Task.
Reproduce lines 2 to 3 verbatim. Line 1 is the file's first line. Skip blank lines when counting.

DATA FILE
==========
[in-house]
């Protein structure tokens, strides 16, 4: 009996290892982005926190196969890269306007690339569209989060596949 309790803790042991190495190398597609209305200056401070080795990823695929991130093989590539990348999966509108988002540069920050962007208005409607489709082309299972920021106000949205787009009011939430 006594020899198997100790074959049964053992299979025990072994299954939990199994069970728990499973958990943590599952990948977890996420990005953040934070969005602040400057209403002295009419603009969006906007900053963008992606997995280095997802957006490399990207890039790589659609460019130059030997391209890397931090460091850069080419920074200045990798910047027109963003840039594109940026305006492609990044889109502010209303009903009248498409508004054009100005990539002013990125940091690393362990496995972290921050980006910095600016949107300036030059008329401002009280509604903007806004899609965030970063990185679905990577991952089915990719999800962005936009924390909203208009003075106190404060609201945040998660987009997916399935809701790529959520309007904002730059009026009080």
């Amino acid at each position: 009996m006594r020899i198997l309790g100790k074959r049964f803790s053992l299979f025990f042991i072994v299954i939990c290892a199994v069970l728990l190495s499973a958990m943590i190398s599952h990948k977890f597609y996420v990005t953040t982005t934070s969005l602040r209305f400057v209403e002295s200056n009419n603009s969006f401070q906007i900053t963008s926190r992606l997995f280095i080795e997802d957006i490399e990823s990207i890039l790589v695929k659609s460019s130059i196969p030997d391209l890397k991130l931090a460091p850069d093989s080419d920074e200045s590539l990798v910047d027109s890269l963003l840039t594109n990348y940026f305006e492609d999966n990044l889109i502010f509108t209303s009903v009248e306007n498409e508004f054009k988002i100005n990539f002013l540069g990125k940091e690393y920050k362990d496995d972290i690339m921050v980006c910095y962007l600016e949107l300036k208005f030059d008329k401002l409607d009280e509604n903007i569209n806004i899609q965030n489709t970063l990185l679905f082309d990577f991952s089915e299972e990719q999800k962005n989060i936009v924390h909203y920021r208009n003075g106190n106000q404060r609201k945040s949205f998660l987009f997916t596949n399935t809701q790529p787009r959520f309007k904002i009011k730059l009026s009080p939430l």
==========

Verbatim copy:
């Protein structure tokens, strides 16, 4: 009996290892982005926190196969890269306007690339569209989060596949 309790803790042991190495190398597609209305200056401070080795990823695929991130093989590539990348999966509108988002540069920050962007208005409607489709082309299972920021106000949205787009009011939430 006594020899198997100790074959049964053992299979025990072994299954939990199994069970728990499973958990943590599952990948977890996420990005953040934070969005602040400057209403002295009419603009969006906007900053963008992606997995280095997802957006490399990207890039790589659609460019130059030997391209890397931090460091850069080419920074200045990798910047027109963003840039594109940026305006492609990044889109502010209303009903009248498409508004054009100005990539002013990125940091690393362990496995972290921050980006910095600016949107300036030059008329401002009280509604903007806004899609965030970063990185679905990577991952089915990719999800962005936009924390909203208009003075106190404060609201945040998660987009997916399935809701790529959520309007904002730059009026009080």
């Amino acid at each position: 009996m006594r020899i198997l309790g100790k074959r049964f803790s053992l299979f025990f042991i072994v299954i939990c290892a199994v069970l728990l190495s499973a958990m943590i190398s599952h990948k977890f597609y996420v990005t953040t982005t934070s969005l602040r209305f400057v209403e002295s200056n009419n603009s969006f401070q906007i900053t963008s926190r992606l997995f280095i080795e997802d957006i490399e990823s990207i890039l790589v695929k659609s460019s130059i196969p030997d391209l890397k991130l931090a460091p850069d093989s080419d920074e200045s590539l990798v910047d027109s890269l963003l840039t594109n990348y940026f305006e492609d999966n990044l889109i502010f509108t209303s009903v009248e306007n498409e508004f054009k988002i100005n990539f002013l540069g990125k940091e690393y920050k362990d496995d972290i690339m921050v980006c910095y962007l600016e949107l300036k208005f030059d008329k401002l409607d009280e509604n903007i569209n806004i899609q965030n489709t970063l990185l679905f082309d990577f991952s089915e299972e990719q999800k962005n989060i936009v924390h909203y920021r208009n003075g106190n106000q404060r609201k945040s949205f998660l987009f997916t596949n399935t809701q790529p787009r959520f309007k904002i009011k730059l009026s009080p939430l």